share of the debts of England. This amount was
called "The Equivalent," and from it her majesty
was empowered to pay the national debt of Scotland
and the Darien capital stock with interest. The
balance was to be used in payments of loss in the
Scotch currency, and for encouraging the fisheries
and manufactures of the country.

A committee was appointed to report on the affairs
of the Indian and African Company, and the result
was that they found the total stock advanced by the
proprietors, with interest at five per cent to the 1st
May 1707, amounted to ^229,482. 155. id. sterling,
and that the total debts of the company amounted to
^"14,809. 185. nd. sterling, both sums amounting to

"THE equivalent:' 53

^"244,292. 14s. From this sum several proprietors
had borrowed about ^"1,126, so that the real amount
of capital and debts was ^"243,166. They recom-
mended that Gavin Plummer and Andrew Cockburn,
the late company's cashiers, should be empowered to
receive the same amount from the Commissioners of
the Equivalent, and act as cashiers and tellers for its
distribution. A balance of ^1,654, expected to be
realised from the sale of the ship "Caledonia," lying
in the Clyde, the wrecked ship "Speedwell," in the
East Indies, the Edinburgh warehouse in Milne
Square, and sundry other items, was to be used for
office expenses during distribution of the Equivalent,
and to enable the council and directors to pay "such
necessary allowances and satisfaction to the several
gentlemen who had suffered in their persons and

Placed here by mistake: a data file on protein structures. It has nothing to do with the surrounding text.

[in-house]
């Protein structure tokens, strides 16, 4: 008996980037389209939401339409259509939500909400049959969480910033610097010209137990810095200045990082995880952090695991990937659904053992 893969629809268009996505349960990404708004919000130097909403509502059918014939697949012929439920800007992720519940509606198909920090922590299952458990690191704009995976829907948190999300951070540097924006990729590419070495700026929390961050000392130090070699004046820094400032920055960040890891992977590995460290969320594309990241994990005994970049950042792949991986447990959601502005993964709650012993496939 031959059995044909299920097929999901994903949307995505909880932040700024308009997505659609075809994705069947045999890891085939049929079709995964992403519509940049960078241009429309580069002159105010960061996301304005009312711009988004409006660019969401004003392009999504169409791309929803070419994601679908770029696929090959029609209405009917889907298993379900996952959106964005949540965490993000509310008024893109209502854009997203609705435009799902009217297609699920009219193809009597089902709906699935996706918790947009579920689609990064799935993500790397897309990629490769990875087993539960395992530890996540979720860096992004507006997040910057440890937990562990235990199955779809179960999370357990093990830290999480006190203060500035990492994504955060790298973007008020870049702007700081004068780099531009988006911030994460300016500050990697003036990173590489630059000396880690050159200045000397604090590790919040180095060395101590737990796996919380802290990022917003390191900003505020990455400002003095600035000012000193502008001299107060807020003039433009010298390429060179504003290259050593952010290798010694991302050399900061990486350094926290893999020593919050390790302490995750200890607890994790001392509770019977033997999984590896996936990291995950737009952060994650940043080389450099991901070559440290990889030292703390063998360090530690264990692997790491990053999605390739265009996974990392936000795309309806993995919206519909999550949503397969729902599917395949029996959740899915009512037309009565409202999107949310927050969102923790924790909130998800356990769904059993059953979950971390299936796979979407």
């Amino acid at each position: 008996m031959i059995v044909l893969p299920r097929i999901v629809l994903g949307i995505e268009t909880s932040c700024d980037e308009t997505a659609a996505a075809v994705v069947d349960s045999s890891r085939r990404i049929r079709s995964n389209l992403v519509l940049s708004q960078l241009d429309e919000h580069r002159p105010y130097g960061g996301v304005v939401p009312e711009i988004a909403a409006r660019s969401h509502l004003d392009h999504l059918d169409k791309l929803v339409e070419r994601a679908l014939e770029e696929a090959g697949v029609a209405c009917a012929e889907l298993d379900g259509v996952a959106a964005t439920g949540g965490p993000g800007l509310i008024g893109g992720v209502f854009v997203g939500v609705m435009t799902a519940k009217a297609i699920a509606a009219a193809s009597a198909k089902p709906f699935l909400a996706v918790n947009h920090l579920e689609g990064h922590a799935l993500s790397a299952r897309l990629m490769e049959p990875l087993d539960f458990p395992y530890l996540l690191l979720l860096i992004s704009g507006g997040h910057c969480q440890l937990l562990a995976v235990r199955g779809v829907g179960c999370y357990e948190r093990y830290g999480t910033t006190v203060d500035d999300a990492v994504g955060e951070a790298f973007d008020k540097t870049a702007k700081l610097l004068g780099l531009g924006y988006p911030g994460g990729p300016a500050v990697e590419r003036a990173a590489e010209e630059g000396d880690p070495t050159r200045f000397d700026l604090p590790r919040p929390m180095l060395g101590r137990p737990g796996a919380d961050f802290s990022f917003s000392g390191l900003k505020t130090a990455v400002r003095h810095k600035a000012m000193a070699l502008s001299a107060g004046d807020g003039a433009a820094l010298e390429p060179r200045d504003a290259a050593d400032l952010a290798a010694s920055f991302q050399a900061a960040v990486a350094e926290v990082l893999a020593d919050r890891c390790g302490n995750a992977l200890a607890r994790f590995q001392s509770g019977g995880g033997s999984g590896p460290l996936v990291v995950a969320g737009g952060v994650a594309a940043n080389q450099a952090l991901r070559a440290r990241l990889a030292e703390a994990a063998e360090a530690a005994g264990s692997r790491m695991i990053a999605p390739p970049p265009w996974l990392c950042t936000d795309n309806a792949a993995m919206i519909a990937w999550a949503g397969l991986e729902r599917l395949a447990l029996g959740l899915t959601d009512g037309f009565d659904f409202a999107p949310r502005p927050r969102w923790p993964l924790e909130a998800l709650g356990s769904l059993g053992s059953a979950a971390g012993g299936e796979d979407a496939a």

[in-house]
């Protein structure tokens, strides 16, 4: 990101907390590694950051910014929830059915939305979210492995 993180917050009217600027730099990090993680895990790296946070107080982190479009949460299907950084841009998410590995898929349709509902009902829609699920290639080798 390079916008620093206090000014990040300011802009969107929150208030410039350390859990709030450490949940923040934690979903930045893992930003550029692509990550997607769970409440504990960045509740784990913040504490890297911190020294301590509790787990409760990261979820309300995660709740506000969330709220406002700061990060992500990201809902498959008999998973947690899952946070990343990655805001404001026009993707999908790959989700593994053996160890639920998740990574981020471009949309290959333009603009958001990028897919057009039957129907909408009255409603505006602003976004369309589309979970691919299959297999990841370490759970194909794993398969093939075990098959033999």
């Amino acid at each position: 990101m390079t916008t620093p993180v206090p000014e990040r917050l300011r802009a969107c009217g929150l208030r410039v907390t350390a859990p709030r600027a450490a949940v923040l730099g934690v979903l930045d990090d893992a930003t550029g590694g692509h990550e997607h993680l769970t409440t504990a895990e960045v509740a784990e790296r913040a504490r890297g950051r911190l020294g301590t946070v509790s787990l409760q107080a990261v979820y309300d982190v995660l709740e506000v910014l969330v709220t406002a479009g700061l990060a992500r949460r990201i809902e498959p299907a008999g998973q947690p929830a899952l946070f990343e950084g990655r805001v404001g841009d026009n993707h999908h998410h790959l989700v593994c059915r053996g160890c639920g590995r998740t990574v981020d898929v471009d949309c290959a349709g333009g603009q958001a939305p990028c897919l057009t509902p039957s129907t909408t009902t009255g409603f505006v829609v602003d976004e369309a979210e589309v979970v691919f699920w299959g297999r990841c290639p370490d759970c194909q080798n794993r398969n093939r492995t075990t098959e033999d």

goods as their cases may warrant."

This arrangement was proclaimed from the Market
Cross of Edinburgh, in August 1707, and thus ended
the African Company.

Paterson's connection with the expedition itself
seems to have been slight, though at a meeting of
the board, in 1696, he was appointed to go with
other two directors, to engage foreign merchants,
and to negotiate regarding trade generally. Till
some time after sailing he was not a member of
council, and he seems to have had no influence
during the voyage. On his return home, in 1 >ecember
1699, he addressed a report to the directors, and


in it complains that when he suggested a meeting of
council before sailing, " so that the commanders might
rectify any omission in their stores," he was told in
plain language to mind his own business. His story,
as told in his report, is a melancholy record of divided
counsels, jealousies, and bitter altercations. Paterson
says that on the 5th June 1699, he was taken ill of
a fever, "but trouble of mind was none the least
cause thereof." Ten days after, he was carried on
board the " Unicorn," which ship, along with the
"S. Andrew" and "Caledonia," conveyed the sur-
vivors of the first expedition. His journey was a
most disastrous one, and it was a wonder he recovered.
He states that one hundred and fifty out of the two
hundred and fifty who embarked with him at Darien,
died before they reached New York, on the 13th
August 1699. They died, he says, "mostly from
want of looking after and means to recover them."
His indisposition was such that he was incapacitated
from taking any further part in the expedition, and
two months afterwards he sailed from New York for
home, arriving in Islay in about a month. After